Protecting Your Kids From Predators

Protecting Your Kids From Sexual Predators

The “Me too” movement has given voice to many women/men/children who have been the victim of sexual abuse for many years. They have been victimized by trusted teachers, religious leaders, coaches, neighbor, babysitters and neighbours.  These and many other stories are classic examples of how individuals have misused their position of trust and authority to abuse kids. Unfortunately, there are far more victims who have never told anyone, and so they suffer in silence fearing that they would never be believed among other reasons.

Parents and guardians are left wondering what we can do to prevent our kids from becoming victims

In the Home Alone and Babysitting Courses, we teach children about what is appropriate and inappropriate touch. We also teach them how to protect themselves from predators and take charge of their safety.

The following ideas may protect your child from the tragedy of sexual abuse and its lifelong devastating effects.

Talk about it

The best prevention against child sexual abuse is to have an open and age-appropriate conversation about it.  Speak to them in a manner that does not instill fear. By speaking about it they will know what to look for. It will also give them the confidence to speak up if someone tries to make inappropriate advances towards them.  Make it clear to them that there are to be ‘No secrets”, and what to do if someone tries to get them to keep a secret. Teach them about their bodies, and calling private parts by their proper names.

What does a sexual predator/abuser look like?

Also, in the Home alone course, we teach children that people who may want to hurt them may not look weird or mean. Often, they are very generous, friendly and look quite “normal”, they do not stand out from the crowd. These strategies are used by predators to make you trust them and feel comfortable with them before they try to touch you inappropriately or hurt you physically.  

Here are a few signs to look for with sexual predators:

They are often the most unsuspected people because they are often not strangers. It may be a close relative, teachers, another parent (step-parent), coach, any person in authority.

  1. Many abusers begin to groom their victims.  They befriend the child as a way of gaining their trust in order to take advantage of their child for sexual purposes. They give their victims gifts, which often advances to a gentle touch (arms around the neck), they create a sense of caring/affection, making the victim feel special. Make it a priority to question your kids about gifts or new toys that you did not buy.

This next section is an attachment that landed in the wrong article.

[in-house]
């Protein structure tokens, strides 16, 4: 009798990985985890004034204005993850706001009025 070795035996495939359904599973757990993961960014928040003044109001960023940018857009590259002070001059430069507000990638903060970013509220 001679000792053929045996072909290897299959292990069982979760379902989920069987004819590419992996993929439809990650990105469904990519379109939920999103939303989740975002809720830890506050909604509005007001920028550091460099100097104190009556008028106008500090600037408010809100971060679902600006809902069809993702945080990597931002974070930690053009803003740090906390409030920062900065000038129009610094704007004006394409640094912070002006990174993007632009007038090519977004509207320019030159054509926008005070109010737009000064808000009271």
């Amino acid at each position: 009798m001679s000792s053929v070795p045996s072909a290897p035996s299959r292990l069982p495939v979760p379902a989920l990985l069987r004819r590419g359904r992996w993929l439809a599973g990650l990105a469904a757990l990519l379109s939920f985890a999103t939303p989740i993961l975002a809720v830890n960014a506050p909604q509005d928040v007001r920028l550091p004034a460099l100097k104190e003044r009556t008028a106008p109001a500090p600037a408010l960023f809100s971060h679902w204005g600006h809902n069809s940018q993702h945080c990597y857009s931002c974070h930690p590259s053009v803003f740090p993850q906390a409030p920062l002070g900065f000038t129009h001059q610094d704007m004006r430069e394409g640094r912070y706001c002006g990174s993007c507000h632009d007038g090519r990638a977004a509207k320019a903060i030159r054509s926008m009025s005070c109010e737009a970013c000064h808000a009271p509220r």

2. Be aware of new people in your life and the amount of time they spend with your children/family.
  3. They prey upon trusting and vulnerable people as they seek opportunities to isolate the child in order to be alone with them. They may offer to do nice things for them e.g. take them to the park or other outings for you especially those who are single parents.

Make sure you know what someone is doing with your kids.

Keep in mind that anyone can be a sexual predator. We can’t discriminate them just by their looks. About 30% of sexual abuse occurs in a relationship with a family member, and 60 percent of abuse takes place with someone else known by the victim.

Sometimes as parents we let our guard down especially with those who are paid to provide a service e.g. a therapist, coach, youth leader, dance teacher, etc. Don’t trust people so easily because they are the “professionals”. Trust your instincts, if something feels uncomfortable, pay attention and do not ignore it.  Parents need to help children understand that if someone makes them feel uncomfortable in any way, including those in authority, they can confidently resist that person and tell their parents.

Watch for change in behaviour.

Make sure that your child knows that they can talk to you about anything and that you are available to listen and validate their feelings.

Does your child demonstrate strange behavior or conduct or resist spending time with a person? Has he suddenly withdrawn or performing poorly in school? Has there been a change in his/her sleep pattern? These are all telltale signs that something is wrong. Investigate and show lots of love and attention and encourage your child to open up.

Prepare your kids to take charge of their safety.

  • We do this by talking about the prevalence of sexual predators and educate them using the language they can understand.
  • Develop a safety plan
  • Educate them about keeping secrets
  • Do role plays and practice skills with them

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